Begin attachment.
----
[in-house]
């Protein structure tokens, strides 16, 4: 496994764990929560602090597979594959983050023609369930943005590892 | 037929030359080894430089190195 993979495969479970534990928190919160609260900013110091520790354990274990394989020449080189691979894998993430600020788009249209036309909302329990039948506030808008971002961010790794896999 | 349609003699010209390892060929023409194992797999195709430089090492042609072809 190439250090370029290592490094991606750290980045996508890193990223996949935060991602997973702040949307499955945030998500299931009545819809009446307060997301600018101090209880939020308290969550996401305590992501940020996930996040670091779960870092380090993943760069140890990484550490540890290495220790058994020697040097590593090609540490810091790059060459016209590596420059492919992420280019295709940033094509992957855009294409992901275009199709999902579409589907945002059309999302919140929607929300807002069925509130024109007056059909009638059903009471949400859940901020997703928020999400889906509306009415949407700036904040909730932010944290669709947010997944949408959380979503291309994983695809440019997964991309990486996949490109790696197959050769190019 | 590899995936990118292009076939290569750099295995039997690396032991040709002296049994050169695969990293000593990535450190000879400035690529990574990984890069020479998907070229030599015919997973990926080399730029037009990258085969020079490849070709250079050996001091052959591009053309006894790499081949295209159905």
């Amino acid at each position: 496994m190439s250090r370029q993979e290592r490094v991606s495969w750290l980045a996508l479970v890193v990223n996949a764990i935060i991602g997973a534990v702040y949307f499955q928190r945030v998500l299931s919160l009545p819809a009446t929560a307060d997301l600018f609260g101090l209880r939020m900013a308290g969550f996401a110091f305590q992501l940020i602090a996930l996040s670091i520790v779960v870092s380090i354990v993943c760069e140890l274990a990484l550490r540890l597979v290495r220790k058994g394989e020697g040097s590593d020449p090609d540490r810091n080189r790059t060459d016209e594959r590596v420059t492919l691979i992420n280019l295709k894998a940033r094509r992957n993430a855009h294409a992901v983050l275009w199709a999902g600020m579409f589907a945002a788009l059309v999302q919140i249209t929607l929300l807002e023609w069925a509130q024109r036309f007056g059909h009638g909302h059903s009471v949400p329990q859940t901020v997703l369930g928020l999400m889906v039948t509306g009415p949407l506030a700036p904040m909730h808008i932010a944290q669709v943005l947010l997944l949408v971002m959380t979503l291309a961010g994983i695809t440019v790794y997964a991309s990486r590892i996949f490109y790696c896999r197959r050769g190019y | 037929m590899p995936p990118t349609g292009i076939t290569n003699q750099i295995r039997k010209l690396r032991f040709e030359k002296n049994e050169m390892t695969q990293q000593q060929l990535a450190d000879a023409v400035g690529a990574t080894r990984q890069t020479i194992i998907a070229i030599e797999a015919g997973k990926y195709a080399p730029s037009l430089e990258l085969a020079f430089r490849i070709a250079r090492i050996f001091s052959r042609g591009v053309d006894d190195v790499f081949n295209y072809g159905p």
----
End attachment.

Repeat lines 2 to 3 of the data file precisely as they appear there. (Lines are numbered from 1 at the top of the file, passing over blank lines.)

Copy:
């Protein structure tokens, strides 16, 4: 496994764990929560602090597979594959983050023609369930943005590892 | 037929030359080894430089190195 993979495969479970534990928190919160609260900013110091520790354990274990394989020449080189691979894998993430600020788009249209036309909302329990039948506030808008971002961010790794896999 | 349609003699010209390892060929023409194992797999195709430089090492042609072809 190439250090370029290592490094991606750290980045996508890193990223996949935060991602997973702040949307499955945030998500299931009545819809009446307060997301600018101090209880939020308290969550996401305590992501940020996930996040670091779960870092380090993943760069140890990484550490540890290495220790058994020697040097590593090609540490810091790059060459016209590596420059492919992420280019295709940033094509992957855009294409992901275009199709999902579409589907945002059309999302919140929607929300807002069925509130024109007056059909009638059903009471949400859940901020997703928020999400889906509306009415949407700036904040909730932010944290669709947010997944949408959380979503291309994983695809440019997964991309990486996949490109790696197959050769190019 | 590899995936990118292009076939290569750099295995039997690396032991040709002296049994050169695969990293000593990535450190000879400035690529990574990984890069020479998907070229030599015919997973990926080399730029037009990258085969020079490849070709250079050996001091052959591009053309006894790499081949295209159905």
């Amino acid at each position: 496994m190439s250090r370029q993979e290592r490094v991606s495969w750290l980045a996508l479970v890193v990223n996949a764990i935060i991602g997973a534990v702040y949307f499955q928190r945030v998500l299931s919160l009545p819809a009446t929560a307060d997301l600018f609260g101090l209880r939020m900013a308290g969550f996401a110091f305590q992501l940020i602090a996930l996040s670091i520790v779960v870092s380090i354990v993943c760069e140890l274990a990484l550490r540890l597979v290495r220790k058994g394989e020697g040097s590593d020449p090609d540490r810091n080189r790059t060459d016209e594959r590596v420059t492919l691979i992420n280019l295709k894998a940033r094509r992957n993430a855009h294409a992901v983050l275009w199709a999902g600020m579409f589907a945002a788009l059309v999302q919140i249209t929607l929300l807002e023609w069925a509130q024109r036309f007056g059909h009638g909302h059903s009471v949400p329990q859940t901020v997703l369930g928020l999400m889906v039948t509306g009415p949407l506030a700036p904040m909730h808008i932010a944290q669709v943005l947010l997944l949408v971002m959380t979503l291309a961010g994983i695809t440019v790794y997964a991309s990486r590892i996949f490109y790696c896999r197959r050769g190019y | 037929m590899p995936p990118t349609g292009i076939t290569n003699q750099i295995r039997k010209l690396r032991f040709e030359k002296n049994e050169m390892t695969q990293q000593q060929l990535a450190d000879a023409v400035g690529a990574t080894r990984q890069t020479i194992i998907a070229i030599e797999a015919g997973k990926y195709a080399p730029s037009l430089e990258l085969a020079f430089r490849i070709a250079r090492i050996f001091s052959r042609g591009v053309d006894d190195v790499f081949n295209y072809g159905p």